It’s a marketplace, really, of opportunities to take actions for social benefit in various topics you may be after. Want to donate money and leave it at that? Would you rather connect with a group or individual in need halfway around the world? Maybe you want to join forces for a longer-term project for real impact. People simply choose a country of interest (such as China or Thailand) and an area of interest (such as education or the environment) and find a list of vetted opportunities to which they can donate money or give their time. Continue reading →
The event was hosted by the amazing Shira Lazar, who hosts Mahalo’s This Week In YouTube and is the editor-at-large for Conde Nast’s Jaunted.com travel blog from around the globe. She’s also the founder of The Society For Geek Advancement, which aims to bring together geek culture for social good.
The most dramatic moment of the conference had nothing to do with charity fund-raising. It was the surprise marriage proposal on the stage from Mashable’s COO Adam Hirsch to Managing Editor Sharon Feder (she said yes)! (You can read more about that here). And while Pete Cashmore announced that he would be doing a charity event in September around his 24th birthday, I’m wondering what charity wedding registry Sharon and Adam will register with? (Kiva?) Continue reading →
Like millions of Americans, I’ve been looking for ways in which to get more involved in worthy community efforts. The traditional ways in which you can volunteer and gave back at the community — say, working in a soup kitchen or signing up for AmeriCorps — just expanded exponentially with the recent rollout of the United We Serve initiaitive at Serve.gov. Above is a video of some recent United We Serve activities, including a visit by players from the WNBA’s Detroit Shock to the White House.
Monday I was one of 75 people to join a United We Serve conference call featuring Buffy Wicks, Deputy Director of the White House Office of Public Engagement (who reports to Valerie Jarrett, Senior Adviser to the President, and Christina M. Tchen, Director of the Office of Public Liaison); Yosi Sergant (@a35mmlife on Twitter), Director of Office of Communications, National Endowment for the Arts; Michael Skolnik (@michaelskolnik on Twitter), Political Director to Russell Simmons and Editor for the politics section of GlobalGrind; Nellie Abernathy, director of the outreach program for United We Serve; and Thomas Bates from Rock the Vote, among others.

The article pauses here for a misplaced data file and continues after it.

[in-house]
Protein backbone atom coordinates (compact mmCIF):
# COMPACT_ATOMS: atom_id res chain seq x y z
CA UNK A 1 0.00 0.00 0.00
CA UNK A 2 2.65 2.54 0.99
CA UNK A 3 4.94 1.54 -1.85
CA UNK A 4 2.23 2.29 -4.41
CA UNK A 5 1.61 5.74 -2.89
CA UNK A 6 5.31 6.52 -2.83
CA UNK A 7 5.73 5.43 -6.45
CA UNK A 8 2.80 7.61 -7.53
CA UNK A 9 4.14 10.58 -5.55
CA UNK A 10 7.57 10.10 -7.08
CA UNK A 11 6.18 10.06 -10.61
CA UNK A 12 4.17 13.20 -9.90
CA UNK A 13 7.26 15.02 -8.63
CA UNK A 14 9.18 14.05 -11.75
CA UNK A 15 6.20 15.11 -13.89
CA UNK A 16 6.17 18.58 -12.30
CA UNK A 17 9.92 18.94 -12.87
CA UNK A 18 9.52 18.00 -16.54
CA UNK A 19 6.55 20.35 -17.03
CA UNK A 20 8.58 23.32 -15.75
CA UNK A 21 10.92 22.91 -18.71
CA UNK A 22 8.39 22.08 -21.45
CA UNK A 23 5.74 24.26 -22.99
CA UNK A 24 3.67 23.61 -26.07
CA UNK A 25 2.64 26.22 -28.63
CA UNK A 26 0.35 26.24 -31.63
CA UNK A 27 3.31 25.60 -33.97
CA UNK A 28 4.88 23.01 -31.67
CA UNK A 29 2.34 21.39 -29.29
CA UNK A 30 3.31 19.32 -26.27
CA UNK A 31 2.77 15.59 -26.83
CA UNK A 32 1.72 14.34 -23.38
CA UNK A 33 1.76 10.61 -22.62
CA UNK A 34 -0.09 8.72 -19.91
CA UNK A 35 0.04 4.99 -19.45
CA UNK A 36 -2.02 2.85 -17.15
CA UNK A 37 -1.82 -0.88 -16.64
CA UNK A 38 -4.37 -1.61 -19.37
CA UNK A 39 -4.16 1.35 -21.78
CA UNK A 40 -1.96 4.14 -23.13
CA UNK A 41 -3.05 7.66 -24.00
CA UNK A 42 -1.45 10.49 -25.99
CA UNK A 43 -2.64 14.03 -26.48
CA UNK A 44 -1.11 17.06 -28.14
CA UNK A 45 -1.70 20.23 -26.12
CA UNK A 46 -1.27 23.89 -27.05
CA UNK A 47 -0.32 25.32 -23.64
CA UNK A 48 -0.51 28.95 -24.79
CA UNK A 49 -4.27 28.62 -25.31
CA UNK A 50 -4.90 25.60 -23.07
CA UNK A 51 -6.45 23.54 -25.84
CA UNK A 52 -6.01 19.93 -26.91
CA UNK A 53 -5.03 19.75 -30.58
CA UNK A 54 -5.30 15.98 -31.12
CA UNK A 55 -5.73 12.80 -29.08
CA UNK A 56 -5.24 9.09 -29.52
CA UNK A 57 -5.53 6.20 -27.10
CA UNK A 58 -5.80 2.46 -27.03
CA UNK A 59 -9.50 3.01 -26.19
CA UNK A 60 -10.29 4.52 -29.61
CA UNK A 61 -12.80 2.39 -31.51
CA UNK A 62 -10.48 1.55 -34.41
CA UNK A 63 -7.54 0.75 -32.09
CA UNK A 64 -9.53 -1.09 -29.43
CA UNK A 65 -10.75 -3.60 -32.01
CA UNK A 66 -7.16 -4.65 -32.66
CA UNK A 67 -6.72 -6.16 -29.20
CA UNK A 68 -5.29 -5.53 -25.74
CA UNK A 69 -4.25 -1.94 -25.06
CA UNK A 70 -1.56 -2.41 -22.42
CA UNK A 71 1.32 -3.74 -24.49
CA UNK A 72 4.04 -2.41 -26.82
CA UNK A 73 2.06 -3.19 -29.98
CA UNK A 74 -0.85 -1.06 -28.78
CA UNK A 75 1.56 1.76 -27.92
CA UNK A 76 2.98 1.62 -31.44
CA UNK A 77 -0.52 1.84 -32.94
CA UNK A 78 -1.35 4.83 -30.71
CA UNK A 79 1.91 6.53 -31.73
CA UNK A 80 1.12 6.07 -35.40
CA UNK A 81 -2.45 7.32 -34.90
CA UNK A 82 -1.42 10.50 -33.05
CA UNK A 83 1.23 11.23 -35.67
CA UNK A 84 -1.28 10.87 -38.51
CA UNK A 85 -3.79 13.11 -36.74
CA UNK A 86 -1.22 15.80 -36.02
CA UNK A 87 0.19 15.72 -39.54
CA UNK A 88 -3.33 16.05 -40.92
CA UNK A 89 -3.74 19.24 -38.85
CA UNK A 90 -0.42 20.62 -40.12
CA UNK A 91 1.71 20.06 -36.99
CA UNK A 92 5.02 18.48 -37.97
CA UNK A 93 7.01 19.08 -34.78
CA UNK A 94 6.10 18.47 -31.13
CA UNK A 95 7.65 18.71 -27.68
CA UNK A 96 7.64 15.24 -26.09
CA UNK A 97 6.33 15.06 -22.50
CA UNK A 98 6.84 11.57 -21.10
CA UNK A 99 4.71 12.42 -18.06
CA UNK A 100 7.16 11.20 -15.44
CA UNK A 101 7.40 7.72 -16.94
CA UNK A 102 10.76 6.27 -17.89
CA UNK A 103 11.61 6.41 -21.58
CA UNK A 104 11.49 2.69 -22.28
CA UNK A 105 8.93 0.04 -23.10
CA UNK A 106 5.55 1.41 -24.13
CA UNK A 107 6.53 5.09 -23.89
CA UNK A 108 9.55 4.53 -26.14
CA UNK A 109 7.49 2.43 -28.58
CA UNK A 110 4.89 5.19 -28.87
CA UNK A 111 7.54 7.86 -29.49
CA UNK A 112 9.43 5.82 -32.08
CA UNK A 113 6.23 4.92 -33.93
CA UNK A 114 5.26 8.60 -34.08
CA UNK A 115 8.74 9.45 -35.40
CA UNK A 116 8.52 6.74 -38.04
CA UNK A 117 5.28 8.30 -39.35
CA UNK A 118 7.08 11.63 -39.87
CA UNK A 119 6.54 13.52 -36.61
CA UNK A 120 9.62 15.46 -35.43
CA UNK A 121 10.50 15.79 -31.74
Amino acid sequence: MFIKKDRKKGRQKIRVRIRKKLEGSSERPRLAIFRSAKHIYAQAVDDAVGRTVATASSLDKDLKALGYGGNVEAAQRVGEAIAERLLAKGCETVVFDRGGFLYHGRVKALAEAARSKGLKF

The call’s goal was to enlist grassroots organizers to spread the word about United We Serve and highlight the role that the arts community plays in documentnig stories of how arts service can be fun, engaging and youthful.
United We Serve: What it is
As Yosi Sergant put it on the call: “What the hell is national service, and how do i get kids with fancy clothes and haircuts to pay attention to it?”
The first thing to know about United We Serve is that it’s an initiative in which people in nonprofits, community organizations and government agencies — at the local, state and federal level — join together to enable and facilitate greater community service. People can get involved in two ways: By posting a service project to the Serve.gov site and engaging others who may be interested in the same issue, or by signing up for a project. Your commitment level is up you, and it’s easier than ever to find a project that matches your interests through the easy-to-use tools on Serve.gov.
We’ve already written about All for Good (a “Craigslist for service”), which lets you easily volunteer for community efforts. (See the widget in the sidebar at the right — enter your zip code to find matching volunteer opportunities in your area.)
United We Serve initially runs from June 22 through September 11, culminating in a National Day of Service and Remembrance on 9/11, but it will grow into a sustained, collaborative and focused effort to promote service as a way of life for all Americans.
Wicks said the idea is to persuade people that “I can be an agent of change in my community,” and to tap into existing civic engagement efforts by cities, nonprofits, community groups and federal agencies to “create sustained relationships we can all build on.”
Key areas of focus
The United We Serve team helped bring some focus to the countless volunteer opportunities by keying in on four main areas: